8. Your main goal is real conversations. Real conversation is when people talk openly, honestly, from the bottom of their hearts, about the core issues and problems that matter to them, including criticizing others in the room if they have to. Whenever you're politely talking about personality types or whatever, you are missing an opportunity to have a real conversation. Everything you do is ultimately about making them able to have real conversations.
8. Create silence and discomfort, don't be afraid of conflict. State topics and issues simply and decisively, be direct and challenge their sense of comfort. And then shut up until they fill the space. Don't blink first, let them speak. Have a backup if they say nothing, have a list of things you know are important, which you've gathered during prep. Jump in to keep the conversation going in a useful direction, jump in if you think the conversation is too shallow, ask clarifying questions, insist, push. Do it politely, gently if need to, but do it. This is your one major advantage as a consultant: you are free from their history, you don't have to respect their tabus, their way of doing things, you don't have to assume the things they assume, you can say things they didn't know they could say. Subtly or directly, break all the patterns and put them in new situations so they can come up with new thoughts. You're not there to make them feel good or to put on a show, you're there to make them better.
9. State the obvious too. Tell them what you see. What kind of a team do you see? How are they behaving? What are they doing? Describe to them how you see them. How do they compare to the usual team you see? They might find out something new from this.
10. Acknowledge their feelings and then, politely, tell them to fuck their feelings. It's important for them to feel safe, to know that nobody is attacking them personally and everyone has best intentions at heart. Do address and discuss this and make sure it's the case. After this, it's equally important to no turn the whole thing into a hippie fest of oversharing. Ok, we all feel different things in different ways, let's not get stuck in that, we're here to make decisions. What decisions do we want to make?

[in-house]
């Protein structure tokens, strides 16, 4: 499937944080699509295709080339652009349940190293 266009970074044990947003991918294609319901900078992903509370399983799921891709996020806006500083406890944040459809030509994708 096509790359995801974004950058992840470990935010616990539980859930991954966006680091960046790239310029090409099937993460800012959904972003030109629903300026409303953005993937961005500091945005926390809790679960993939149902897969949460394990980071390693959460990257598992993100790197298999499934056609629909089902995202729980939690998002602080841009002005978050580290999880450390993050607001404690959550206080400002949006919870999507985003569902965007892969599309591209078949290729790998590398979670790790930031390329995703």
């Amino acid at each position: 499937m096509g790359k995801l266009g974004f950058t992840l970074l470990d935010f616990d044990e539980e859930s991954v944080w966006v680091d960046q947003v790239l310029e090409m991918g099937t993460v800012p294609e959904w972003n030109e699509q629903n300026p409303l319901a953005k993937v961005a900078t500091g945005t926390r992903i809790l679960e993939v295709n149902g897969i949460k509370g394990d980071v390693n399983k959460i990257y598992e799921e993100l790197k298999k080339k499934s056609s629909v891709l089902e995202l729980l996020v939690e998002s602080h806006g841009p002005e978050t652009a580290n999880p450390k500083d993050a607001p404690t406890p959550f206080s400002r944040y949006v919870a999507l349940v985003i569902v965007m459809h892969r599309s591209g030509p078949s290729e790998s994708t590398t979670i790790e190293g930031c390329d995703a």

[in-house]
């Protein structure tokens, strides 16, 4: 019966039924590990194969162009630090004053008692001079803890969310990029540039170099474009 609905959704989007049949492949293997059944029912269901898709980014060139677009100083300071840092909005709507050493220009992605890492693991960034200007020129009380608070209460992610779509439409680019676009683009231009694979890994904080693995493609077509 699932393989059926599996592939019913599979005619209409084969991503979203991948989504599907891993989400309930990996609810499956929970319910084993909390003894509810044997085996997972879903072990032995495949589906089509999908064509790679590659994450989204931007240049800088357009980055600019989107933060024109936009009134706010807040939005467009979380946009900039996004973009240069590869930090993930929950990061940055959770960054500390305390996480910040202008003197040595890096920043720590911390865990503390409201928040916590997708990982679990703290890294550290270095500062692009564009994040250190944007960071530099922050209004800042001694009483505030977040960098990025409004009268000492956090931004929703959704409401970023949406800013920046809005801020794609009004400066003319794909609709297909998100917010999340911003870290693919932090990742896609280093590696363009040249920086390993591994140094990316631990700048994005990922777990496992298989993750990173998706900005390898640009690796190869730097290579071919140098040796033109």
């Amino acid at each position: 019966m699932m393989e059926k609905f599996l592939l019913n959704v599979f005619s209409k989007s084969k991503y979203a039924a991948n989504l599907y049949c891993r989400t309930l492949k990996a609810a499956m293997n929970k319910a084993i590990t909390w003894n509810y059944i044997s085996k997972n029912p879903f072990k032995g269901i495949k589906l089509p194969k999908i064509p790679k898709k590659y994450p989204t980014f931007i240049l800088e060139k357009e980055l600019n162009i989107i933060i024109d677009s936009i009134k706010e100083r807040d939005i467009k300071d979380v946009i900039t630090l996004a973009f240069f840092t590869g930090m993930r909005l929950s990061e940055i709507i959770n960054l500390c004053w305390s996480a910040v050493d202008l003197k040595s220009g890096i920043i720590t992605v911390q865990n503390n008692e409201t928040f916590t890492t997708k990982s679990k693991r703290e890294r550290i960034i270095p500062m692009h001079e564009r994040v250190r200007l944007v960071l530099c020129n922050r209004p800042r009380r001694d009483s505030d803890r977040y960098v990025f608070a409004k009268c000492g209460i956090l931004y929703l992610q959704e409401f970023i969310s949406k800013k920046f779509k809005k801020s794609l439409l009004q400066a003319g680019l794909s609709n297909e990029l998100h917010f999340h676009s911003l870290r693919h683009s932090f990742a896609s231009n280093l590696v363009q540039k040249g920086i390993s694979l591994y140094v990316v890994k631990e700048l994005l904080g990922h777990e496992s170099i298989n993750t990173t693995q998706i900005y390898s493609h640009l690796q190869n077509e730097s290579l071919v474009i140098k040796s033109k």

11. Agree on outcomes & focus on accountability. What will they do differently from now on? What decisions do they want to make? Reinforce again and again that the only worthwhile decisions are the ones where someone says "I will do it by the date of X". "We should ...", "It would be nice if ...", these are not decisions. Who is going to do what by then? Keep asking this until you get owners and deadlines.
12. Have a flexible agenda. Have a few key objectives, but be ready to flex your agenda. A great workshop is a game of tight & lose: you know when you need to stop a conversation or refocus it, but you also know when you need to let it go in new unexpected directions, because they're valuable.
13. Follow-up with an email summary to all. The next day ideally, come back with an email to all with some key observations and a summary of decisions made.
And, as bonus, 14: be willing to select your clients. Not everyone needs or appreciates a transformative workshop. Be ready to say no. Part of preparation is understanding what they want and need and if you can give it to them or not.
This is it. Good luck!